11. First Timothy 2:8–15 does not teach that redemption erases gender roles.

Galatians 3:28 is the egalitarian verse: “There is neither Jew nor Greek, there is neither slave nor free, there is no male and female, for you are all one in Christ Jesus.”

It is argued that this verse obliterates the gender-distinctions brought about by the curse. However, such a reading fails to recognize the gender distinctions in creation (and new creation), and it does not see how inheritance (given only to firstborn sons of Israel in the Old Testament) is in view. Paul’s point in Galatians 3:26–29 is that the blessings given to Israel’s sons are now available to women, Gentiles, and slaves. There is not status in the world (e.g., sex, ethnicity, socio-economic standing) which can deny a believer a share in Christ’s inheritance. Conversely, salvation doesn’t erase gender roles.

First Timothy 2:15 affirms the same reality. The woman who trusts in Christ is saved by faith. Such faith produces love, holiness, and self-control. Importantly, however, this salvation does not need to run counter to who she is as a woman. She neither needs to give up her role as a wife, a temptation that may have been present in Ephesus by those denying marriage (4:1–6), nor does she need to fear that her domestic focus on children keeps her from serving the Lord.

Indeed, raising up godly offspring is what God desires. Malachi 2:15 actually says, “What was the one God seeking? Godly offspring. So guard yourselves in your spirit, and let none of you be faithless to the wife of your youth.” The context of Malachi is situated under the old covenant, but the principle remains—the role of godly women in the home, bearing children is pleasing to the Lord. Salvation does not come through having children, but neither does salvation destroy God’s good design for men and women in the home.

12. First Timothy 2:8–15 is not a passage women should fear, but one women and men can embrace for their flourishing.

As with all of Scripture, the goal of God’s word is human flourishing. Situated in 1 Timothy, these verses are just one of the places Paul is instructing women how to walk in faith, love, and holiness. Indeed, the overarching purpose of these verses are meant to include women in the gathered church. They emphasize the positive good works that women contribute to the church. And they esteem the place for women to learn and serve in the body of Christ.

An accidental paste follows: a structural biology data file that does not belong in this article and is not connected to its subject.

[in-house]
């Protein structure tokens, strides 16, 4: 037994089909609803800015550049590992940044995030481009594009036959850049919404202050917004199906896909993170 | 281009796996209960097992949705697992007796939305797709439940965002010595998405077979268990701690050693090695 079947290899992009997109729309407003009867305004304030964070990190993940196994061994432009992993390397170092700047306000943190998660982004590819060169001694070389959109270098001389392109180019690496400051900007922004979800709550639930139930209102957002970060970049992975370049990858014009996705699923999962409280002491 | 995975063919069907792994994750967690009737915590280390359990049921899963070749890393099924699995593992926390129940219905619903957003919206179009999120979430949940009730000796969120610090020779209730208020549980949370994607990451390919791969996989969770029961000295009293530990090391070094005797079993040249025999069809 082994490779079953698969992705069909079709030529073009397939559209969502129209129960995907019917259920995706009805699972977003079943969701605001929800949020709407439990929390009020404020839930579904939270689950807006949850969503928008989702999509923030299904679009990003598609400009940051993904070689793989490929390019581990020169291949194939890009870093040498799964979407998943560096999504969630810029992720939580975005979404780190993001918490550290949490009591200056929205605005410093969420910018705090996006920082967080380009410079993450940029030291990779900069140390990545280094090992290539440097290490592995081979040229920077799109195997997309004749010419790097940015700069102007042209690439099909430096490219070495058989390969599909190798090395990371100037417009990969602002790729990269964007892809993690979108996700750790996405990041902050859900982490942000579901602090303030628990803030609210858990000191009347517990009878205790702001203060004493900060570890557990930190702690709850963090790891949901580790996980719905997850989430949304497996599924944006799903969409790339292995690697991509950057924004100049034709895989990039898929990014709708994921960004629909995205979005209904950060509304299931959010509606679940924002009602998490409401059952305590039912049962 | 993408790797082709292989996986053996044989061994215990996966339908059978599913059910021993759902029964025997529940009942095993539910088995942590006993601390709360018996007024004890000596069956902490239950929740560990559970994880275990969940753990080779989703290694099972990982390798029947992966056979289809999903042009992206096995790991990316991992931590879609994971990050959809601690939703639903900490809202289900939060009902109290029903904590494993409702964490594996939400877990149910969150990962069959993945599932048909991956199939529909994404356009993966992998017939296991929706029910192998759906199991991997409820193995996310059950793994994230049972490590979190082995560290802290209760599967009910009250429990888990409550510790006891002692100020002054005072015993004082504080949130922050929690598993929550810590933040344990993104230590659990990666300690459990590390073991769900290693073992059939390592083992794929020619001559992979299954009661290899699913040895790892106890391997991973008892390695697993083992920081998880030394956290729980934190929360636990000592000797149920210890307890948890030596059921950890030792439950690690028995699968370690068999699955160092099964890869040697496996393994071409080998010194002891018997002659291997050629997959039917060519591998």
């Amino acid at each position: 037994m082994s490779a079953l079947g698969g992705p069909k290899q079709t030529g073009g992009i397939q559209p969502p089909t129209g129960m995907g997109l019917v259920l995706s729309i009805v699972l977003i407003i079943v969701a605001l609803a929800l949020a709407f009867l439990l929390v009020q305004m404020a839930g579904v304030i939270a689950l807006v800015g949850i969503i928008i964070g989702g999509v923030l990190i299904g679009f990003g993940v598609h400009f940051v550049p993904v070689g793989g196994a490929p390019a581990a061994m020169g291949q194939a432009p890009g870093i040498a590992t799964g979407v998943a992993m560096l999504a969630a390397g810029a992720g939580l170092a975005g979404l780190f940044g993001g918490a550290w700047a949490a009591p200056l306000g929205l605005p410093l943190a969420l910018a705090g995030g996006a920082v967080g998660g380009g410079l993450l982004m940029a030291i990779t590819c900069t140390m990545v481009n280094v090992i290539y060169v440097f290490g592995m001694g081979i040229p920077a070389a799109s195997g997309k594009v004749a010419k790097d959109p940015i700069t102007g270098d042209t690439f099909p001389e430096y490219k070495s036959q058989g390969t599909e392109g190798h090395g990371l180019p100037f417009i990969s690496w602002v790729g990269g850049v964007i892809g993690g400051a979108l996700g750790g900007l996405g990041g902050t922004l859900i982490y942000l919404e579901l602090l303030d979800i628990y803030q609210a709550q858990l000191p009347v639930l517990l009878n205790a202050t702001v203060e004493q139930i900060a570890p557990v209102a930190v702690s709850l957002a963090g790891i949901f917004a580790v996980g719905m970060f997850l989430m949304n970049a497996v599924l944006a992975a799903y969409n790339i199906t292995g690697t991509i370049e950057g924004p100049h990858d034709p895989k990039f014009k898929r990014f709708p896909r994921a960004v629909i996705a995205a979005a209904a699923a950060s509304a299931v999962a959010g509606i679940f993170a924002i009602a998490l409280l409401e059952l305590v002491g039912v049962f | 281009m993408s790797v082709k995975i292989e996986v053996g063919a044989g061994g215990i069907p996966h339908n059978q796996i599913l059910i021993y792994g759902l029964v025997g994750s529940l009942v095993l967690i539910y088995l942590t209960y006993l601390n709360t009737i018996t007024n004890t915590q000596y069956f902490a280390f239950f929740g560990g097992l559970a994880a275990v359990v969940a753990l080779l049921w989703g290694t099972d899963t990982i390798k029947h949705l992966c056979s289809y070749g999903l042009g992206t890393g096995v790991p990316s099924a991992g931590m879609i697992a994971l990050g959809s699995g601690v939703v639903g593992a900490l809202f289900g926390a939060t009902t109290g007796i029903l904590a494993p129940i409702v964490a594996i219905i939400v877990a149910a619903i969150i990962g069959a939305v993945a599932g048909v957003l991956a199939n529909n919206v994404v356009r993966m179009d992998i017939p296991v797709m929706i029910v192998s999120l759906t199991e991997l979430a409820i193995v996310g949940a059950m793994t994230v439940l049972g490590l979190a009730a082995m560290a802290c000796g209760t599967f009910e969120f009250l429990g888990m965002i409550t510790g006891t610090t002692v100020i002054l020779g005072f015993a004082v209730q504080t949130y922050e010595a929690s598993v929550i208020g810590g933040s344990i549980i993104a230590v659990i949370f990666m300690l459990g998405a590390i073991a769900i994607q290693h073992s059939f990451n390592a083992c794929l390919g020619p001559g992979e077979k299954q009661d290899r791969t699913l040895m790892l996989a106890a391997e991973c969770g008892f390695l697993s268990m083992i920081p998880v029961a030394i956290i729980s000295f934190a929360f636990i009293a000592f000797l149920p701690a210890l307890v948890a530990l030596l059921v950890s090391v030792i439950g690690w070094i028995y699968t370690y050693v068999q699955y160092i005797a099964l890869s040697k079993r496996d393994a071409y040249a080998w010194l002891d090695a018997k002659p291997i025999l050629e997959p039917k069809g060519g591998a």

Though Paul’s words stand outside and against the egalitarian promises of women’s liberation, they offer a greater kind of liberation. Namely, they encourage women to celebrate what makes them women; they validate the life-giving bodies that God has them; they esteem the roles women often have in the home; and they free women from the burden of having to lead the household of God.

Certainly, to those who have a vision of human flourishing cultivated by an egalitarian culture, these words will sound oppressive. But to those whose minds have been formed by the story of Scripture and the goodness of being made in God’s image as a female, these words should be incredibly encouraging. Men and women are called to be servants in God’s house; men and women are invited to pray, learn, and worship in God’s house; men and women will have places to teach in the body of Christ—though only some men (elders) will teach and have authority in the local church; and women who spend years bearing and rearing children should not feel second-class citizens of God’s kingdom.

Paul’s concluding words esteem women who are unable to serve in the church because life circumstances (having children) make it impossible. Service to their children is a vital part of God’s kingdom purposes, and as Paul will say later to older women, their years of obscurity serving their children and helping their husbands will actually prepare them for valuable service in God’s household when their children are grown.

In this way, Paul’s words in 1 Timothy 2 provide a compelling vision for women to follow Christ and to do so as women who embrace their God-given role as daughters, sisters, wives, and mothers. For these reasons and more, we should not shy away from Paul’s words. We should rightly understand them and apply them, for in them we find life-giving words for women and men.

Soli Deo Gloria, ds

________________________

[1] Robert Yarbrough, The Letters to Timothy and Titus, PCNT (Grand Rapids: Eerdmans, 2018), 172.

[2] Ibid.

[3] Ibid.

[4] While I do not take marriage to be a prerequisite for eldership, all elders should have “sons” in the faith. If a single elder is not pouring his life into disciple-making, he is not qualified to be an elder.

2 thoughts on “Say What, Paul? Six *More* Things That 1 Timothy 2:8–15 Does Not Mean

  1. Pingback: A Beautiful Household (pt. 1): Men Who Pray, Women Who Work, and The God Who Saves (1 Timothy 2:8–10) | Via Emmaus

  2. Pingback: A Beautiful Household (pt. 2): Brothers Who Lead, Sisters Who Labor, and a Heavenly Father Who Knows Best  | Via Emmaus